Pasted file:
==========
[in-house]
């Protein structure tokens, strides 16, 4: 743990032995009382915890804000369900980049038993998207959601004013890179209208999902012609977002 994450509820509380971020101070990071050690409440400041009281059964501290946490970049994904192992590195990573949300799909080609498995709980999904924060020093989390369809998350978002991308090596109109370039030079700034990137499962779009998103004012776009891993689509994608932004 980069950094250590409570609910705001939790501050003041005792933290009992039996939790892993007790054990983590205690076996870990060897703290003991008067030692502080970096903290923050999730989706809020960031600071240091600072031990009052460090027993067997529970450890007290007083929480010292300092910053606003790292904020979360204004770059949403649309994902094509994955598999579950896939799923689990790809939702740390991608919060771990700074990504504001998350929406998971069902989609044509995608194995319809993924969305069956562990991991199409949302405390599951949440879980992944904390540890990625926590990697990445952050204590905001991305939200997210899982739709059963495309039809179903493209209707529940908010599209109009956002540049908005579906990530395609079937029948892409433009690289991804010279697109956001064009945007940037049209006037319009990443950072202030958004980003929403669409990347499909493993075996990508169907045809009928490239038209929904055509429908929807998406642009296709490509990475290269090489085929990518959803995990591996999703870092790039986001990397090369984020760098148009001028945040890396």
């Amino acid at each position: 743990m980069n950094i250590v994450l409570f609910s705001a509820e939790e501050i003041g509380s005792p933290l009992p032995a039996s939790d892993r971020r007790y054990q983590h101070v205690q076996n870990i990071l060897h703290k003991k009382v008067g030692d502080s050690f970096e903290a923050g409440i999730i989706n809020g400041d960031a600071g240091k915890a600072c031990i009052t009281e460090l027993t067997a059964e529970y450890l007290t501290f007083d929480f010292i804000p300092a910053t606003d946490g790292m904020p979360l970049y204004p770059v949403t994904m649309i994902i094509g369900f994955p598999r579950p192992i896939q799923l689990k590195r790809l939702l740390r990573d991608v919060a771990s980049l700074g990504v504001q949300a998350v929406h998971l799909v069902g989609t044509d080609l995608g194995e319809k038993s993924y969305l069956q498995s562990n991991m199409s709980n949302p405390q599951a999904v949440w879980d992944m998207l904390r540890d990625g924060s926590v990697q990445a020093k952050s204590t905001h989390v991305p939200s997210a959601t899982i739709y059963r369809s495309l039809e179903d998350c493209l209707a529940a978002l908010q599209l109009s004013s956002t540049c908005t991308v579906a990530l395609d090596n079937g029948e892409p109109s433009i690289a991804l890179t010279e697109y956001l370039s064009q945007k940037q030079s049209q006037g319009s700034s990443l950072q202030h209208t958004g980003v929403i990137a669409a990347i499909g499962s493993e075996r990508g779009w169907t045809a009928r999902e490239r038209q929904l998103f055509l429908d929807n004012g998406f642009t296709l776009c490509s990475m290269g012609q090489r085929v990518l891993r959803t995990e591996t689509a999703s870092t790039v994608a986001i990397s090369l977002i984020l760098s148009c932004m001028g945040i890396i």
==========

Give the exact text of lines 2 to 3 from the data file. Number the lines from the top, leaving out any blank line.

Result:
């Protein structure tokens, strides 16, 4: 743990032995009382915890804000369900980049038993998207959601004013890179209208999902012609977002 994450509820509380971020101070990071050690409440400041009281059964501290946490970049994904192992590195990573949300799909080609498995709980999904924060020093989390369809998350978002991308090596109109370039030079700034990137499962779009998103004012776009891993689509994608932004 980069950094250590409570609910705001939790501050003041005792933290009992039996939790892993007790054990983590205690076996870990060897703290003991008067030692502080970096903290923050999730989706809020960031600071240091600072031990009052460090027993067997529970450890007290007083929480010292300092910053606003790292904020979360204004770059949403649309994902094509994955598999579950896939799923689990790809939702740390991608919060771990700074990504504001998350929406998971069902989609044509995608194995319809993924969305069956562990991991199409949302405390599951949440879980992944904390540890990625926590990697990445952050204590905001991305939200997210899982739709059963495309039809179903493209209707529940908010599209109009956002540049908005579906990530395609079937029948892409433009690289991804010279697109956001064009945007940037049209006037319009990443950072202030958004980003929403669409990347499909493993075996990508169907045809009928490239038209929904055509429908929807998406642009296709490509990475290269090489085929990518959803995990591996999703870092790039986001990397090369984020760098148009001028945040890396």
């Amino acid at each position: 743990m980069n950094i250590v994450l409570f609910s705001a509820e939790e501050i003041g509380s005792p933290l009992p032995a039996s939790d892993r971020r007790y054990q983590h101070v205690q076996n870990i990071l060897h703290k003991k009382v008067g030692d502080s050690f970096e903290a923050g409440i999730i989706n809020g400041d960031a600071g240091k915890a600072c031990i009052t009281e460090l027993t067997a059964e529970y450890l007290t501290f007083d929480f010292i804000p300092a910053t606003d946490g790292m904020p979360l970049y204004p770059v949403t994904m649309i994902i094509g369900f994955p598999r579950p192992i896939q799923l689990k590195r790809l939702l740390r990573d991608v919060a771990s980049l700074g990504v504001q949300a998350v929406h998971l799909v069902g989609t044509d080609l995608g194995e319809k038993s993924y969305l069956q498995s562990n991991m199409s709980n949302p405390q599951a999904v949440w879980d992944m998207l904390r540890d990625g924060s926590v990697q990445a020093k952050s204590t905001h989390v991305p939200s997210a959601t899982i739709y059963r369809s495309l039809e179903d998350c493209l209707a529940a978002l908010q599209l109009s004013s956002t540049c908005t991308v579906a990530l395609d090596n079937g029948e892409p109109s433009i690289a991804l890179t010279e697109y956001l370039s064009q945007k940037q030079s049209q006037g319009s700034s990443l950072q202030h209208t958004g980003v929403i990137a669409a990347i499909g499962s493993e075996r990508g779009w169907t045809a009928r999902e490239r038209q929904l998103f055509l429908d929807n004012g998406f642009t296709l776009c490509s990475m290269g012609q090489r085929v990518l891993r959803t995990e591996t689509a999703s870092t790039v994608a986001i990397s090369l977002i984020l760098s148009c932004m001028g945040i890396i």